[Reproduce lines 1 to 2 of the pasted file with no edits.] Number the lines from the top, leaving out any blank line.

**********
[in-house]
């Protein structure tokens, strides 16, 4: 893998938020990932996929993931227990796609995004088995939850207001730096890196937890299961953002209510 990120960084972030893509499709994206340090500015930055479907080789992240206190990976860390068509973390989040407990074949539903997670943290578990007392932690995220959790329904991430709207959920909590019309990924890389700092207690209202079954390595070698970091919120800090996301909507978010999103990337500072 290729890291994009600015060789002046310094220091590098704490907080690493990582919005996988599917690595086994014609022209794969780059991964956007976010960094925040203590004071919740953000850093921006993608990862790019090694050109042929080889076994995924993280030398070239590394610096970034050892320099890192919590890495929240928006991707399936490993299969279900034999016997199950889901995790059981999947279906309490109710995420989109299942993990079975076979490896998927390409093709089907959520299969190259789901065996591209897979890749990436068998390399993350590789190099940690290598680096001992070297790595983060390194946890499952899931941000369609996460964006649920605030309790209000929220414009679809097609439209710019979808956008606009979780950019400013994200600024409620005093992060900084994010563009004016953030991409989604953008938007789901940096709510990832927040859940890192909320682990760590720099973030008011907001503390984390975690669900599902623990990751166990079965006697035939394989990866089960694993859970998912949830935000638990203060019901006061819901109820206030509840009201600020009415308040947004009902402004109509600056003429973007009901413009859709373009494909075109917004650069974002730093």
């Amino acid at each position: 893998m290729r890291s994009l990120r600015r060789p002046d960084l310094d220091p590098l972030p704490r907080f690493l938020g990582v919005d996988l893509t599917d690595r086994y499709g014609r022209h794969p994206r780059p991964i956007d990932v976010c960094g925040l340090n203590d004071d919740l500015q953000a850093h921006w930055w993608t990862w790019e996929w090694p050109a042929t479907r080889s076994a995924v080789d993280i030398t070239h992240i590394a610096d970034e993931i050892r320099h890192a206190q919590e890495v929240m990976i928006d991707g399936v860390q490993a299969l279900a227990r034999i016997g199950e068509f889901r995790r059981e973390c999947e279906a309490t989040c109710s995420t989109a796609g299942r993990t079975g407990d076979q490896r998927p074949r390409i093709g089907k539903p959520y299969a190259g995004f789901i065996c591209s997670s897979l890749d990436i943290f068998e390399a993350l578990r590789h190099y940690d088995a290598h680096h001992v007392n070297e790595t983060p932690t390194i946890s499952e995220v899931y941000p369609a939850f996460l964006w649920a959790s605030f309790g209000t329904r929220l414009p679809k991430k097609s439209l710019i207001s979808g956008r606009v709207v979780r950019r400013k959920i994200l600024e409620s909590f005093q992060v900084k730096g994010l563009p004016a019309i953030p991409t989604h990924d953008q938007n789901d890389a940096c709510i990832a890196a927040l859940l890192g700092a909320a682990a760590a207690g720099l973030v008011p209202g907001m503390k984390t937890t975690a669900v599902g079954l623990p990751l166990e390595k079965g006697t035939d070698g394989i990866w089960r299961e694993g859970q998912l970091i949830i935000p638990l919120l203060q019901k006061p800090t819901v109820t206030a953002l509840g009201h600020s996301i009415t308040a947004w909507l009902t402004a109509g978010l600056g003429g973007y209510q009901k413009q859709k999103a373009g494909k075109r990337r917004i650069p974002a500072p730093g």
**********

[in-house]
């Protein structure tokens, strides 16, 4: 893998938020990932996929993931227990796609995004088995939850207001730096890196937890299961953002209510 990120960084972030893509499709994206340090500015930055479907080789992240206190990976860390068509973390989040407990074949539903997670943290578990007392932690995220959790329904991430709207959920909590019309990924890389700092207690209202079954390595070698970091919120800090996301909507978010999103990337500072 290729890291994009600015060789002046310094220091590098704490907080690493990582919005996988599917690595086994014609022209794969780059991964956007976010960094925040203590004071919740953000850093921006993608990862790019090694050109042929080889076994995924993280030398070239590394610096970034050892320099890192919590890495929240928006991707399936490993299969279900034999016997199950889901995790059981999947279906309490109710995420989109299942993990079975076979490896998927390409093709089907959520299969190259789901065996591209897979890749990436068998390399993350590789190099940690290598680096001992070297790595983060390194946890499952899931941000369609996460964006649920605030309790209000929220414009679809097609439209710019979808956008606009979780950019400013994200600024409620005093992060900084994010563009004016953030991409989604953008938007789901940096709510990832927040859940890192909320682990760590720099973030008011907001503390984390975690669900599902623990990751166990079965006697035939394989990866089960694993859970998912949830935000638990203060019901006061819901109820206030509840009201600020009415308040947004009902402004109509600056003429973007009901413009859709373009494909075109917004650069974002730093």